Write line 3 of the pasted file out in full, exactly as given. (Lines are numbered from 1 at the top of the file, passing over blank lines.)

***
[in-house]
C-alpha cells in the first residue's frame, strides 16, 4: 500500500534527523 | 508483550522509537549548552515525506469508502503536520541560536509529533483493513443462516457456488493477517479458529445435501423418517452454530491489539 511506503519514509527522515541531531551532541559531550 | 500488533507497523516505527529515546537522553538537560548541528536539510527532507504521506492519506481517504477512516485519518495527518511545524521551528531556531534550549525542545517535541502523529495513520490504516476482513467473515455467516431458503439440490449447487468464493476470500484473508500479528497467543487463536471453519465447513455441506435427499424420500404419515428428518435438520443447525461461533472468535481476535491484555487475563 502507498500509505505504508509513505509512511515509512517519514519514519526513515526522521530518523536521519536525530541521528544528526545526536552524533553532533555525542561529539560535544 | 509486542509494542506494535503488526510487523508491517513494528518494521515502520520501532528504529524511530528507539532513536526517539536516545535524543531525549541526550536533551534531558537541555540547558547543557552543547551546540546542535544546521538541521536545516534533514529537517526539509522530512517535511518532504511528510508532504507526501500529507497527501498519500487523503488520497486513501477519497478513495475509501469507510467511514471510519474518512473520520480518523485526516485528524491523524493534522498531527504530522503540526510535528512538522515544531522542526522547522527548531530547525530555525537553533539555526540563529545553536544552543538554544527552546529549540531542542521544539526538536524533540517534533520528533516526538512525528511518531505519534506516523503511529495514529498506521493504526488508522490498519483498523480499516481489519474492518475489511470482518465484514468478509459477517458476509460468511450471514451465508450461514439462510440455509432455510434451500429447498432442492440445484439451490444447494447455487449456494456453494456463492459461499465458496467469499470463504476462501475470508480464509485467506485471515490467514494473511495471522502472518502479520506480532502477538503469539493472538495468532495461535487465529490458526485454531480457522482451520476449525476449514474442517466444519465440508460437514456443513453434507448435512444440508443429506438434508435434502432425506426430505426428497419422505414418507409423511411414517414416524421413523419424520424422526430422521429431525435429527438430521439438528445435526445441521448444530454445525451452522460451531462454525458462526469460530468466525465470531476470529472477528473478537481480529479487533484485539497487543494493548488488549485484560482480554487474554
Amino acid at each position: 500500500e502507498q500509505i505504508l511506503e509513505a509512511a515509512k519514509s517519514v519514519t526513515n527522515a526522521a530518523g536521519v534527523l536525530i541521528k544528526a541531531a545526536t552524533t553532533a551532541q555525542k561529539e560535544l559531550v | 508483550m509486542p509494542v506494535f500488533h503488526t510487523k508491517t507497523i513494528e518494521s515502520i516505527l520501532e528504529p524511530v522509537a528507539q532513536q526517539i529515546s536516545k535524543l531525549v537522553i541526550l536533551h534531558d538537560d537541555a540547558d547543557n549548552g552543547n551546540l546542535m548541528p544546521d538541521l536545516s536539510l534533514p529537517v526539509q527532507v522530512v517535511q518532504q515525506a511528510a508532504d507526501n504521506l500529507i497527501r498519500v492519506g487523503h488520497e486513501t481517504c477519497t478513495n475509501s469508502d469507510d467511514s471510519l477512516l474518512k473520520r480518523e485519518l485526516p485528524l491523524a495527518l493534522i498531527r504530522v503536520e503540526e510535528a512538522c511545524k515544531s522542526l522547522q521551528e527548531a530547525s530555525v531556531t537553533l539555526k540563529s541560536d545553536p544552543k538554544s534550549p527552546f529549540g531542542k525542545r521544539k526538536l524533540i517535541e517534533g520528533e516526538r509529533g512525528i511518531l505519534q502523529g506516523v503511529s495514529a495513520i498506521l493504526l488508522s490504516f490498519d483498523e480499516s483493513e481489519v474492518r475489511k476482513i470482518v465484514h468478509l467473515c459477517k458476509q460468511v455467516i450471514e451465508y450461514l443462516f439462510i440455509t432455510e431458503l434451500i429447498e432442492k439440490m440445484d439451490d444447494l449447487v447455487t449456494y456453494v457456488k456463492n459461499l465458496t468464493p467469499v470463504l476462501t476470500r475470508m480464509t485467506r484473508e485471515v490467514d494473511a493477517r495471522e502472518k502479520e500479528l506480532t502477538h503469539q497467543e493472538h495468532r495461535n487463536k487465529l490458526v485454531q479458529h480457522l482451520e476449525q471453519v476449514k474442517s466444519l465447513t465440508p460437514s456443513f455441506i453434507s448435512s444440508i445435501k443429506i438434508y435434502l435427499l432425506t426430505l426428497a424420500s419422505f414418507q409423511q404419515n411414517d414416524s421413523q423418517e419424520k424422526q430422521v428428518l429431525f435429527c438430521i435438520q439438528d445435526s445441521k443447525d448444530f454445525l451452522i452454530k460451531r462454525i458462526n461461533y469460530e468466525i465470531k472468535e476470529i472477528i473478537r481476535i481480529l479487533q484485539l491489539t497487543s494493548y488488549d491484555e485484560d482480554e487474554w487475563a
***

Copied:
Amino acid at each position: 500500500e502507498q500509505i505504508l511506503e509513505a509512511a515509512k519514509s517519514v519514519t526513515n527522515a526522521a530518523g536521519v534527523l536525530i541521528k544528526a541531531a545526536t552524533t553532533a551532541q555525542k561529539e560535544l559531550v | 508483550m509486542p509494542v506494535f500488533h503488526t510487523k508491517t507497523i513494528e518494521s515502520i516505527l520501532e528504529p524511530v522509537a528507539q532513536q526517539i529515546s536516545k535524543l531525549v537522553i541526550l536533551h534531558d538537560d537541555a540547558d547543557n549548552g552543547n551546540l546542535m548541528p544546521d538541521l536545516s536539510l534533514p529537517v526539509q527532507v522530512v517535511q518532504q515525506a511528510a508532504d507526501n504521506l500529507i497527501r498519500v492519506g487523503h488520497e486513501t481517504c477519497t478513495n475509501s469508502d469507510d467511514s471510519l477512516l474518512k473520520r480518523e485519518l485526516p485528524l491523524a495527518l493534522i498531527r504530522v503536520e503540526e510535528a512538522c511545524k515544531s522542526l522547522q521551528e527548531a530547525s530555525v531556531t537553533l539555526k540563529s541560536d545553536p544552543k538554544s534550549p527552546f529549540g531542542k525542545r521544539k526538536l524533540i517535541e517534533g520528533e516526538r509529533g512525528i511518531l505519534q502523529g506516523v503511529s495514529a495513520i498506521l493504526l488508522s490504516f490498519d483498523e480499516s483493513e481489519v474492518r475489511k476482513i470482518v465484514h468478509l467473515c459477517k458476509q460468511v455467516i450471514e451465508y450461514l443462516f439462510i440455509t432455510e431458503l434451500i429447498e432442492k439440490m440445484d439451490d444447494l449447487v447455487t449456494y456453494v457456488k456463492n459461499l465458496t468464493p467469499v470463504l476462501t476470500r475470508m480464509t485467506r484473508e485471515v490467514d494473511a493477517r495471522e502472518k502479520e500479528l506480532t502477538h503469539q497467543e493472538h495468532r495461535n487463536k487465529l490458526v485454531q479458529h480457522l482451520e476449525q471453519v476449514k474442517s466444519l465447513t465440508p460437514s456443513f455441506i453434507s448435512s444440508i445435501k443429506i438434508y435434502l435427499l432425506t426430505l426428497a424420500s419422505f414418507q409423511q404419515n411414517d414416524s421413523q423418517e419424520k424422526q430422521v428428518l429431525f435429527c438430521i435438520q439438528d445435526s445441521k443447525d448444530f454445525l451452522i452454530k460451531r462454525i458462526n461461533y469460530e468466525i465470531k472468535e476470529i472477528i473478537r481476535i481480529l479487533q484485539l491489539t497487543s494493548y488488549d491484555e485484560d482480554e487474554w487475563a